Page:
Many registered disabled voters could not cast their vote in Sunday’s election as there was no access for wheelchairs in polling stations all over the country.

Reports from citizens came from all over Lebanon that voters in wheelchairs were unable to vote at polling stations as provisions had not been made to accommodate them.

There are approximately 68,000 Lebanese voters registered as disabled with the Ministry of Social Affairs, but with most polling stations held in buildings unsuitable for wheelchairs many could not reach the polling booths.

Voting access caused problems for people at a station in Mount Lebanon, with one voter reporting “[There was] no passway for handicapped voters. Where I voted, it was hard even for old people to reach the voting booths.”

In Jdeydeh too there were reports that it was almost impossible to access the booths in the town’s polling stations.

One voter from Tarik Jdideh said that there were no facilities provided for the disabled, however, one man on a wheelchair was carried up three levels of stairs in order to cast his vote.

At a polling station in Beirut’s district III, the army was on hand to help some of the older voters but for Mustapha, 56, who has been wheelchair-bound since 2004 after losing the use of his legs in a car accident, it proved more difficult.

“As soon as I approached the building and saw the crowds I knew it was going to be physically impossible for me to get past.

“It is so ridiculous that even now there are little provisions made for people in wheelchairs and it is outrageous that I feel as though I have lost my right to vote because of it. This is the 21st Century and something really should be done.”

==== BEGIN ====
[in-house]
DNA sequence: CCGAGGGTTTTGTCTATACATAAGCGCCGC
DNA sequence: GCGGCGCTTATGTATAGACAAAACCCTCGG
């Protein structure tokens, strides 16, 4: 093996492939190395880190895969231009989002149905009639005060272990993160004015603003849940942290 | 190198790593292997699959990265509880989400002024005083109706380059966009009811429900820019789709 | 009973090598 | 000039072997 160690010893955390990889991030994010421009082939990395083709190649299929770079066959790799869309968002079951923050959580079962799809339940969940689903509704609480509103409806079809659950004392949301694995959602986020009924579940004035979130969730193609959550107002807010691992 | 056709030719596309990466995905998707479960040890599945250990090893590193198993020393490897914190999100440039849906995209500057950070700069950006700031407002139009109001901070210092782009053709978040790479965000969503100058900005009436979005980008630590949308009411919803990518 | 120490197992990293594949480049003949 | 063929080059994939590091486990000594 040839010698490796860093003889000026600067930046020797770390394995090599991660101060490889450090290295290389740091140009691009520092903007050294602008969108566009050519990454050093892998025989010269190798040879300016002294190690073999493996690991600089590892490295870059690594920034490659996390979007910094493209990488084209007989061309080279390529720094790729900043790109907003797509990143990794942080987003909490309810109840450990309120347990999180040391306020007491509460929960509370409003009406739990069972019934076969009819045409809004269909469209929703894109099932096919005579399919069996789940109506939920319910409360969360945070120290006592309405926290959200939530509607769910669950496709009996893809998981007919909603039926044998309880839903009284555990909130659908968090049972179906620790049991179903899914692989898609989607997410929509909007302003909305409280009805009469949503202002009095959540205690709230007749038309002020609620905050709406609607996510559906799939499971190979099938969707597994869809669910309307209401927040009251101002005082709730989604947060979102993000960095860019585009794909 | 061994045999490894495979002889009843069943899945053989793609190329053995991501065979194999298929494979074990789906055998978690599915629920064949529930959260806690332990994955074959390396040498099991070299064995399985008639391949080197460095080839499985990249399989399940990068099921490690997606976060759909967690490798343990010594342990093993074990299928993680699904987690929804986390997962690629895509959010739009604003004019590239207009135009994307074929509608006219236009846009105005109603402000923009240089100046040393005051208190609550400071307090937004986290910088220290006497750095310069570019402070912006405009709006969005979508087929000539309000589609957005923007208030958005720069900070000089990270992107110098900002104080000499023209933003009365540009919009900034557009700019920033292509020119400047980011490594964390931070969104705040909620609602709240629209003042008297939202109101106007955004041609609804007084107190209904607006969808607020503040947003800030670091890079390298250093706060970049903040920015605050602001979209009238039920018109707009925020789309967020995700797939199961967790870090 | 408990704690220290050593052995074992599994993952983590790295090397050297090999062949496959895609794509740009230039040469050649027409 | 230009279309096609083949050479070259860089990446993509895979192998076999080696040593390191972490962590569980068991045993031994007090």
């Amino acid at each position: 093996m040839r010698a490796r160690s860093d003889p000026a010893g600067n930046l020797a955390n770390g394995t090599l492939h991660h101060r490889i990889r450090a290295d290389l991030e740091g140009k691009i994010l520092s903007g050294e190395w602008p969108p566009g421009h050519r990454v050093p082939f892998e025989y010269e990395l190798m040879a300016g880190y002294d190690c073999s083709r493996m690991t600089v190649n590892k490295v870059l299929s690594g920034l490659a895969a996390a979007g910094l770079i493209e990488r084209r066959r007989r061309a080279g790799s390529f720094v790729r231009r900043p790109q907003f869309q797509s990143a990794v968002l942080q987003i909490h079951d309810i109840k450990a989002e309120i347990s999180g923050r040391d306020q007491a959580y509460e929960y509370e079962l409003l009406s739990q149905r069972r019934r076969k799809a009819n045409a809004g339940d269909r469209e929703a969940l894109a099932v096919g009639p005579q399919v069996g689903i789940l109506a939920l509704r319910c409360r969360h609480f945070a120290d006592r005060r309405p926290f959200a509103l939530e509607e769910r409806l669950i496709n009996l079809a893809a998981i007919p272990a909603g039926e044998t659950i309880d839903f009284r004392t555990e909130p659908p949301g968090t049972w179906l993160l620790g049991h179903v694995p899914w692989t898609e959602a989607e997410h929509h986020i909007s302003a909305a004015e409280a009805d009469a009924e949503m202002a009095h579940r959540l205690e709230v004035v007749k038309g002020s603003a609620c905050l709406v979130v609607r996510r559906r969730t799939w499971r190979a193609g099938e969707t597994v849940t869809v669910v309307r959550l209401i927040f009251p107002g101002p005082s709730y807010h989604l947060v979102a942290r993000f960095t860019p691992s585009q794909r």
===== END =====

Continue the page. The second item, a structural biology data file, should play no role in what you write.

With the polling station on the 2nd floor and with no accessibility ramps or wide enough entrances, Mustapha could not cast his vote in the country’s crucial parliamentary elections.

An official at the polling station said: “It is difficult to get up the stairs, but we would try to help if it was needed.”

The Lebanese government recently issued a decree that was to provide access to polls for the disabled and allowing assistance to be given in the voting process. This is the first decree of its kind in Lebanon.

The decree included a critieria for polling stations:They must have parking lots, entrances, corridors, wheelchair ramps, elevators, toilets and voting halls big enough to install curtained booths to ensure privacy.

However, the Lebanese Physically Handicapped Union, sponsored by the International Foundation for Election Systems, conducted a study of the 1,741 polling stations in Lebanon and assessed them according to the ministry’s six accessibility criteria. The results revealed that only six polling stations – less that half of 1% – out of 1,741 satisfied all the accessibility criteria.